Imagine a scene featuring futuristic cities, complete with indoor farms and biodomes, such as you might see in some sci-fi films. Will this scene be possible and realizable in the not-too-distant years to come?
People are already migrating en masse to the major urban centers of the world, leaving the open spaces of their rural agricultural life behind them in hopes of providing a better future for their children – and migrations are predicted to increase.
The technology for creating self-sustaining megacities already exists – it is simply not being utilized as well as it could be, or so American Greatness suggests:
“Indoor urban agriculture makes a lot of sense. It is possible that using hydroponics, aeroponics, and aquaponics, industrial agriculture operations sited within urban areas can produce enough food to feed the inhabitants, reducing the need to import food from farming regions.
These facilities would also process wastewater from elsewhere on the utility grid to water the plants and reuse them as drinking water.
This concept of using transpiration from plants in a commercial high-rise agricultural operation to provide the last mile of greywater purification in the urban environment is revolutionary. Along with the surprisingly low—and dropping—cost of desalination and advances being made in primary sewage treatment, this innovation could help solve the issues of potential water scarcity in the urban environment.”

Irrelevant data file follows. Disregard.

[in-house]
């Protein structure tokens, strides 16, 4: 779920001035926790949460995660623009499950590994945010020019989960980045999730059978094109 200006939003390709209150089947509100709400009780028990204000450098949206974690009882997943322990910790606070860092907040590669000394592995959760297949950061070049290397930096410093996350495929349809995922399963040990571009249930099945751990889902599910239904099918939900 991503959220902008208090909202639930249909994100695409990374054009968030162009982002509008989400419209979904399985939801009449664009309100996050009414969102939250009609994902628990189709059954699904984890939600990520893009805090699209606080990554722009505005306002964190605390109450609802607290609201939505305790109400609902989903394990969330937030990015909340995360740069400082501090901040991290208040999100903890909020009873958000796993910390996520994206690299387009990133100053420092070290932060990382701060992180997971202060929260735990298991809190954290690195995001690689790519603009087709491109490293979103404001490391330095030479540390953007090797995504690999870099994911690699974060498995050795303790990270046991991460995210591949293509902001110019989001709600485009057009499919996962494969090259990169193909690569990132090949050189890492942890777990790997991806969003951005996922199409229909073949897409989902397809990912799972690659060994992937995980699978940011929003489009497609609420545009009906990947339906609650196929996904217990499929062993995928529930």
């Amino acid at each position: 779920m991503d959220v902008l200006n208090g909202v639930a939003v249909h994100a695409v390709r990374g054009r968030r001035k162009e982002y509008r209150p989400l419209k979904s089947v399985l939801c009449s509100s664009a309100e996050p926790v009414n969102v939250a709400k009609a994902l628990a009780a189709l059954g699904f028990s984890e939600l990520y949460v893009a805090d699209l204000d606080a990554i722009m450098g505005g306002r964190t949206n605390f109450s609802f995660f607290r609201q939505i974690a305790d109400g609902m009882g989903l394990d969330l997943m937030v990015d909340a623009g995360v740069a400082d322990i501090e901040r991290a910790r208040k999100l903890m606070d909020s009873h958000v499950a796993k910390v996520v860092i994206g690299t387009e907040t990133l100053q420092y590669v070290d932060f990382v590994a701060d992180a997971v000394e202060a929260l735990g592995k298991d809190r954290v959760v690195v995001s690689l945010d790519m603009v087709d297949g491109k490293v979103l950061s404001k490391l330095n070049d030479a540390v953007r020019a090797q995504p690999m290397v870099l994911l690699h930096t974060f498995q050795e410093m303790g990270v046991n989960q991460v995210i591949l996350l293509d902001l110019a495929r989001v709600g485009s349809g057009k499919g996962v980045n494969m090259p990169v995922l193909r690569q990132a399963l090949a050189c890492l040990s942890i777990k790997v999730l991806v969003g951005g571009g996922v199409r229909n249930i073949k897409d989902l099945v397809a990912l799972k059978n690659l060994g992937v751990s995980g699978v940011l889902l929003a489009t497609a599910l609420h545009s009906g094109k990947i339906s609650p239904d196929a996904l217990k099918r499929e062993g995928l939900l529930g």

Here’s how. The greywater extracted from sewage would be subjected to biological and mechanical filtration. Then use it to water the plants.
The plants, in turn, would transpirate heavily in the indoor environment, and dehumidifiers would harvest this water as pristine drinking water, able to be pumped back upstairs or into the utility grid for reuse.
This idea of indoor agriculture as a water and food solution for growing megacities is undoubtedly worth considering.
Engineers and urban planners would need to develop sustainable ways to construct and implement such spaces, which could be more complicated than it sounds on paper.
However, if experts could do it, it would revolutionize how large cities operate and provide for residents.
Should such techniques and methods be widely adopted in the future, water demand per person could change, and the amount of future capital expenditure to meet water demand could decrease.
Balancing or reducing water demand against urban growth projections and providing required infrastructure is a constant challenge for water authorities and one that requires high-quality utility infrastructure asset management and planning.